7. Place the mixture in the prepared casserole dish and spread in an even layer to fill the dish to the sides. Place in the oven and set the timer for one hour.
  8. At about 45 minutes, remove the casserole from the oven and allow it to calm down a couple of minutes. At this point it is time to top the lamb layer with the sweet potatoes, but first you will need to drain the grease off the meat mixture. This can be tricky, tipping the dish without dumping out the meat or burning your hands. Here is how I do it:
  9. Place a heatproof container in the sink well. I use a tiny pot that I know will not shatter when the hot grease makes contact.
  10. Use substantial oven mitts that afford a good grip to handle the hot dish.
  11. Gently tilt the casserole letting the grease dribble out into the little pan slowly and steadily. The sink will catch any leaks and misses. Cleanup is easier. See photos after the recipe.
  12. You don’t need to remove every drop, just do the best you can and take care placing the hot dish onto your counter in order to top with potatoes. An old towel or thick hot pad works well. Be brave.
  13. Once the grease has been drained, top the meat with the prepared mashed sweet potatoes. Add extra butter or maple, if you wish. Return to the oven and continue to bake for the remaining time or until everything is heated through and the potatoes have begun to brown slightly.
  14. Once the casserole is done, let it rest about 10 minutes before serving.


Reheats well. Just cover and store leftovers in the refrigerator. Use your oven on 350 degrees to reheat.

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Draining the Grease

This is never a fun task, but if you are brave and careful, you’ll do fine. The photo on the left illustrates how much grease is in the dish before draining. The photo on the right illustrates the amount of grease drained away. This is just to give you an idea of what you are looking for in this critical step.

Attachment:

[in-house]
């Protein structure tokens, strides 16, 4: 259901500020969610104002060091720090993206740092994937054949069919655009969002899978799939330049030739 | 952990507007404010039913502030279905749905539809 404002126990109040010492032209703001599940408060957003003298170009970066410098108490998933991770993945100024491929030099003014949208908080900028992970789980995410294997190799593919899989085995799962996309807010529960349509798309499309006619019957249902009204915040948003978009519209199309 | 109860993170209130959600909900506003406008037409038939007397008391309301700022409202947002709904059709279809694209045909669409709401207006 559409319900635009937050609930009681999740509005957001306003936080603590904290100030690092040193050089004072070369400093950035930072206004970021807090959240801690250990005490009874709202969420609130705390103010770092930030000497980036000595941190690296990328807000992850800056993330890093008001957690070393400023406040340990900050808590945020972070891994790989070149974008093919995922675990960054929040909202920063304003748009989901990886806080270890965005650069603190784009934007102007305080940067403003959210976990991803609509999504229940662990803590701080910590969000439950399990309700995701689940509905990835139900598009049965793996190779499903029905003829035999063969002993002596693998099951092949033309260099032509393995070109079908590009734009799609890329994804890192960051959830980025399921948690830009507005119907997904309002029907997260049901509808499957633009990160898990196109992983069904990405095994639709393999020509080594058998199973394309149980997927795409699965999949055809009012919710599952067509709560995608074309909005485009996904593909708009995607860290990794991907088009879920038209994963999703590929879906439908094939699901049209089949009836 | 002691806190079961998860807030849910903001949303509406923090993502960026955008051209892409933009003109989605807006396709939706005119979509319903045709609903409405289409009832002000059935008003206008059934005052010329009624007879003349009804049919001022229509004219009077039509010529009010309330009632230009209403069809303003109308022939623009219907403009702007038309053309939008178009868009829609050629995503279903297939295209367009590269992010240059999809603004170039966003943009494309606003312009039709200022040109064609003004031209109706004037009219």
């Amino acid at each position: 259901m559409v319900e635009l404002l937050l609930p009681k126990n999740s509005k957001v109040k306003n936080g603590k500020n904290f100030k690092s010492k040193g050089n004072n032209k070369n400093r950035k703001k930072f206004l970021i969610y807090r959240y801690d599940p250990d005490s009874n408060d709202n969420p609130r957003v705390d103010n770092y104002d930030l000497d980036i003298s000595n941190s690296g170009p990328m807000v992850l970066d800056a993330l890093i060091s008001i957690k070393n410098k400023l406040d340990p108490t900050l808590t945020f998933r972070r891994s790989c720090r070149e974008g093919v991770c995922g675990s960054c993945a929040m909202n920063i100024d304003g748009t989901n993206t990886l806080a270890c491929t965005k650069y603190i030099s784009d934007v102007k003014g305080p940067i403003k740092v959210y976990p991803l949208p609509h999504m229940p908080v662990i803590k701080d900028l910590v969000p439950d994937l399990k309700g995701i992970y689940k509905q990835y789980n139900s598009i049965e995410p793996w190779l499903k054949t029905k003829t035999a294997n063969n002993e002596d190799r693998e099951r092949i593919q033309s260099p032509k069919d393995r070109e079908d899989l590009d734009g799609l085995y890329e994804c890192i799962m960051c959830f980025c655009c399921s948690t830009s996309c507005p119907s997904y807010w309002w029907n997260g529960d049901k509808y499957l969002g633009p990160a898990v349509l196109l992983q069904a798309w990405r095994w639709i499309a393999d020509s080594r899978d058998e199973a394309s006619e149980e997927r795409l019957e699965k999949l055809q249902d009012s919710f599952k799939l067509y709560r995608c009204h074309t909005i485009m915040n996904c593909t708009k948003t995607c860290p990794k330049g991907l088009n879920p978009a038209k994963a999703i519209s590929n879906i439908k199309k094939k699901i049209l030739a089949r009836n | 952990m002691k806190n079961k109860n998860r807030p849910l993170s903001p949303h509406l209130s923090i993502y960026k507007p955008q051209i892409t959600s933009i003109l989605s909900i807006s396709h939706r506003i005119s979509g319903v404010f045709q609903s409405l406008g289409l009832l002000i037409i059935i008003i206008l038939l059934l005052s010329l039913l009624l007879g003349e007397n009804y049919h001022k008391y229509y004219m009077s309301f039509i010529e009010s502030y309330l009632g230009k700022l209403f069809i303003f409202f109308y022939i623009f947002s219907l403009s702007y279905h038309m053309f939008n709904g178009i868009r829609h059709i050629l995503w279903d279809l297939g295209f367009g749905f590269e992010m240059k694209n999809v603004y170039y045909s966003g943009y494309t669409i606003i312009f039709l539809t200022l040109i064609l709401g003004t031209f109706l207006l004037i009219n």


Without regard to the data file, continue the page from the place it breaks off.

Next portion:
shepherd's pie before grease is drained

grease pan in sink







So this little casserole was my yuletide gift for my sweet husband. This is a great holiday dish to prepare if you don’t have a big crowd around your table (or an abundance of vegetarians vs meat eaters) but still want something “very special”.
If, on the other hand, you do have a big crowd this year for holiday dining, check out my traditional roast turkey or roast chicken. Crowd pleasers for sure.

Finally, there is someone very special to whom this post is dedicated. Steve Riddle is my friend and the husband of my friend Tracy, the owner of The Shepherd’s Wife—artisan textiles, hand spun and dyed yarns, and handcrafted soaps. Together they managed their family sheep farm and Steve trained his amazing herding dogs—his joy and passion. Sadly and suddenly, Steve left this world near the end of November this year. The blog I wrote about Steve and Tracy and their farm months and months ago stays fresh in my memory…perhaps it will remain so. I hope so. I still smile when I hear in my mind Steve’s funny comments and jokes delivered with a wry sense of humor on Saturday mornings at the Goshen Community Market. I still see and feel him so clearly, as if he never left. It is close to the Yule, after all, close to the point when light overtakes darkness, and we begin again.